A performance goal orientation conveys the notion that high achievement and good grades in comparison to others is important. These would be considered external regulation as they encourage reward for work and are extrinsic. When performance and achievement in comparison to others is salient in the classroom context, students will be externally regulated. They may also choose to do easier tasks in order to avoid failure. Their reasons for school work are external or introjected and brings into the motivational arena, undesirable academic-related behaviour (Dweck et al., 1988).

Performance Goal orientation purports effort and ability are inversely related. Performance goals will use ability attributions for both success and failure. Attributing ability to failure is maladaptive and can lead to learned helplessness (Dweck et al., 1988). Ultimately, the goal orientation of a student will influence their learning strategies. 

Learning strategies

Cognitive learning strategies are a set of consciously acquired and applied approaches to learning. The authors (Mawang et al., 2020) in their study on musical creativity, suggest that goal orientation and learning strategies applied to a musical task will affect musical creativity.

Mawang et al (2020) investigated the cognitive learning strategies and achievement goal orientations in relation to composition activities among secondary school students. The authors argue that as found in prior literature, students’ learning strategies and achievement goal orientation influence musical practice behaviour, performance and achievement. Therefore, these factors have an impact on musical creativity and may be predictive of musical creativity outcomes for students.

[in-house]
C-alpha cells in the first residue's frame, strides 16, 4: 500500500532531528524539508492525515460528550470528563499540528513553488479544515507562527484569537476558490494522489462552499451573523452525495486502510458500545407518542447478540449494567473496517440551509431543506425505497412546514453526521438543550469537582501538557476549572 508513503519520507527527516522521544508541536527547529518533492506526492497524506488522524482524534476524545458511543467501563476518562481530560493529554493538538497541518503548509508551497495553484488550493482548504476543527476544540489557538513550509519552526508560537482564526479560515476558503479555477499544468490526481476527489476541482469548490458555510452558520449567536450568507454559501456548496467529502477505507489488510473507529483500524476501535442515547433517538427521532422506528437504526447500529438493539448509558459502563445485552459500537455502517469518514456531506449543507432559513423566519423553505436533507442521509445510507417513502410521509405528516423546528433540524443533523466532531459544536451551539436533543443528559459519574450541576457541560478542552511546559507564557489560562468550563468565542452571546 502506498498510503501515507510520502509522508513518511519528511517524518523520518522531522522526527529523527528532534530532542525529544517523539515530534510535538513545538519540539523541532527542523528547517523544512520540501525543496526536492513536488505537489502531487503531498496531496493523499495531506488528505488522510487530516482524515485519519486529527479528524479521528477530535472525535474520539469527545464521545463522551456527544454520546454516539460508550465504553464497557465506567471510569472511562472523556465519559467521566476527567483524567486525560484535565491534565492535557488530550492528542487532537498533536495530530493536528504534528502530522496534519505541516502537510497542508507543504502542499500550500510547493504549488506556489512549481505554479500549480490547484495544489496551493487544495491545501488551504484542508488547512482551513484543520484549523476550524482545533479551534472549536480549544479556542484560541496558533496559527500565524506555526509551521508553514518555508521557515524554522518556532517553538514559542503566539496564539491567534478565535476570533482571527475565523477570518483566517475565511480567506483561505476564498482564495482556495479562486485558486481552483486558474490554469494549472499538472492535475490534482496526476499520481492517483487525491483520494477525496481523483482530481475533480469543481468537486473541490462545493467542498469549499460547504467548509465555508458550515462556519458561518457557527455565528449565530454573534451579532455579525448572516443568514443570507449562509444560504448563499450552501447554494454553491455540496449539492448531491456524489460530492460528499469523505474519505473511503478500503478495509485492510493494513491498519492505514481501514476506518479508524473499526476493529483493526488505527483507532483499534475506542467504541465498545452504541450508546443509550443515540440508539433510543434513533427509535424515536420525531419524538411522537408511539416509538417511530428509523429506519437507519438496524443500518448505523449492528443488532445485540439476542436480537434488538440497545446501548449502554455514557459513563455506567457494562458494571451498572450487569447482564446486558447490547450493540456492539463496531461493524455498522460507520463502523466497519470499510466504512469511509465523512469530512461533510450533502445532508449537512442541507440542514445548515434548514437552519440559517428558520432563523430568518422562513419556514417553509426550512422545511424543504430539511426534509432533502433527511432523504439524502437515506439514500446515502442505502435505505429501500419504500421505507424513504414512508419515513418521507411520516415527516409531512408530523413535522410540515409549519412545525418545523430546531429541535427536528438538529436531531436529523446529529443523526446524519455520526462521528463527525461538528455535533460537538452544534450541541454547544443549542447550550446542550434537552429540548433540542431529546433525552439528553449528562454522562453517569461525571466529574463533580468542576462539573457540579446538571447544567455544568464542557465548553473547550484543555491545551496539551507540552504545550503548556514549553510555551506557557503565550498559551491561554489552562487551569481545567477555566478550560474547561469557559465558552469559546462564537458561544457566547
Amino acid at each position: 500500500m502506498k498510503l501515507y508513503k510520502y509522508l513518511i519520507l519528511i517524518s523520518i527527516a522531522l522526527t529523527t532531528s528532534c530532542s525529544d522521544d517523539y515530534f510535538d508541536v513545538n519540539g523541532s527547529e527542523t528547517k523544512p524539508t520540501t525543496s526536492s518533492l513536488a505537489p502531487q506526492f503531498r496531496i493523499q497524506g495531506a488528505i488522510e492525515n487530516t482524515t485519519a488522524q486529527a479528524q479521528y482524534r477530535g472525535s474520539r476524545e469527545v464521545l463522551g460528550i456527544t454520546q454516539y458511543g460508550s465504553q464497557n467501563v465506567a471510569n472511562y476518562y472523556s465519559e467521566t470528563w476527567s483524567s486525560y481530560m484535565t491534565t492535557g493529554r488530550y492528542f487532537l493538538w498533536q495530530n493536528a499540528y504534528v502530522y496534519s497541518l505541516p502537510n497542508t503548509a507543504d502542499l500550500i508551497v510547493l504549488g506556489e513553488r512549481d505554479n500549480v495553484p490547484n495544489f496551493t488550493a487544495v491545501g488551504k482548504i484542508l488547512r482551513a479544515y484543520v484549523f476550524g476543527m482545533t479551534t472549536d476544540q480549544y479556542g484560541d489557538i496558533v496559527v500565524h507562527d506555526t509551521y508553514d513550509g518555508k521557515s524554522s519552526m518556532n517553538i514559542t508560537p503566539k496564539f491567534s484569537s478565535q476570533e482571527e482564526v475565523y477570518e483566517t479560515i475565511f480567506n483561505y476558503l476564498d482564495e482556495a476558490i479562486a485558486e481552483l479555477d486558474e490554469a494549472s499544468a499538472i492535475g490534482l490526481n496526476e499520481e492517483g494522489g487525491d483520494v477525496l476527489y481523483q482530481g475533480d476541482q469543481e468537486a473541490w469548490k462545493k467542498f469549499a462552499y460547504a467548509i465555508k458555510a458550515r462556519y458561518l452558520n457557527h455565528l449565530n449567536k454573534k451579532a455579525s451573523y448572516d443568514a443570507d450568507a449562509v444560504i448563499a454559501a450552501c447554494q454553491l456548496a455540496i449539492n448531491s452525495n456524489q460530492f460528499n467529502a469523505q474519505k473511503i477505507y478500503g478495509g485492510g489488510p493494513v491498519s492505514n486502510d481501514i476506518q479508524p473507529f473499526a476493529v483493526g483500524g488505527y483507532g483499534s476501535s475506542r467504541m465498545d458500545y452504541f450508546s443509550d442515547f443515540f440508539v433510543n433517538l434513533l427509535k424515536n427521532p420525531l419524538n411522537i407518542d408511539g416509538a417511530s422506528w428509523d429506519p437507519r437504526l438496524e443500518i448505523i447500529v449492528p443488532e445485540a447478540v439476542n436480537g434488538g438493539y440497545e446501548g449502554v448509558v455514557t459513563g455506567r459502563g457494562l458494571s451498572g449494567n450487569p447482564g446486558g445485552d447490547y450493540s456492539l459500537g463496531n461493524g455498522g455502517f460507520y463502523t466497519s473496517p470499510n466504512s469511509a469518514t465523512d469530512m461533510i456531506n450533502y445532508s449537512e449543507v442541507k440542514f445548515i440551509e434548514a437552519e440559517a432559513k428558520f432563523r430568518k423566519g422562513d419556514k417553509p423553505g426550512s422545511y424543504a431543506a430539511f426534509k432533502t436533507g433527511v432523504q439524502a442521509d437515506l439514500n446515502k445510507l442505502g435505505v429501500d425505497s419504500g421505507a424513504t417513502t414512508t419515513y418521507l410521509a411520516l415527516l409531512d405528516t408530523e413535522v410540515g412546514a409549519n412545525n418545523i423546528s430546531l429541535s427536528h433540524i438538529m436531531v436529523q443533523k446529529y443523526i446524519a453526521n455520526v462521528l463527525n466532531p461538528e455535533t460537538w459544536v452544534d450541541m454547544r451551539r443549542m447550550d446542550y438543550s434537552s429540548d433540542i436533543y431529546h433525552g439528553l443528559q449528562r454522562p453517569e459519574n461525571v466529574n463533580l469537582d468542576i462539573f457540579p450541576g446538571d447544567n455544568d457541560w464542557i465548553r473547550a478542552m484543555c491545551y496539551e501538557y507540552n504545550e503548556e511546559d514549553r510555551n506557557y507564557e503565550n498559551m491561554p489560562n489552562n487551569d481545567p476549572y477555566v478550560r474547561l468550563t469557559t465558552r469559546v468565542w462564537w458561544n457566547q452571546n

The study analysed the musical compositions of secondary school students. The authors found that the best predictors of musical creativity were the use of deep processing strategies and mastery-approach goals. Deep processing accounted for 26% of the variance of participants musical creativity. Followed closely by mastery-approach strategies. 

In contract, a surface processing strategy and performance-avoidance goal orientation negatively predicted musical creativity. These results imply that students who favour a mastery-approach to their goals and learning are more likely to attain high musical creativity when compared to those who favour a performance approach and performance-avoidance strategy. 

In the Music classroom

Music teachers and schools should opt for more task orientated activities and try to avoid competitive and ego-orientated activities and outcomes. The aim should be to devise ways of nurturing students’ intrinsic motivation through mastery goal focussed activities. Encourage activities which required deep processing learning strategies. 

Teachers can do this by reducing social comparison, reduce within-class ability grouping and utilise feedback where mistakes aare viewed as point of learning and where effort is important for success rather relying solely on ability.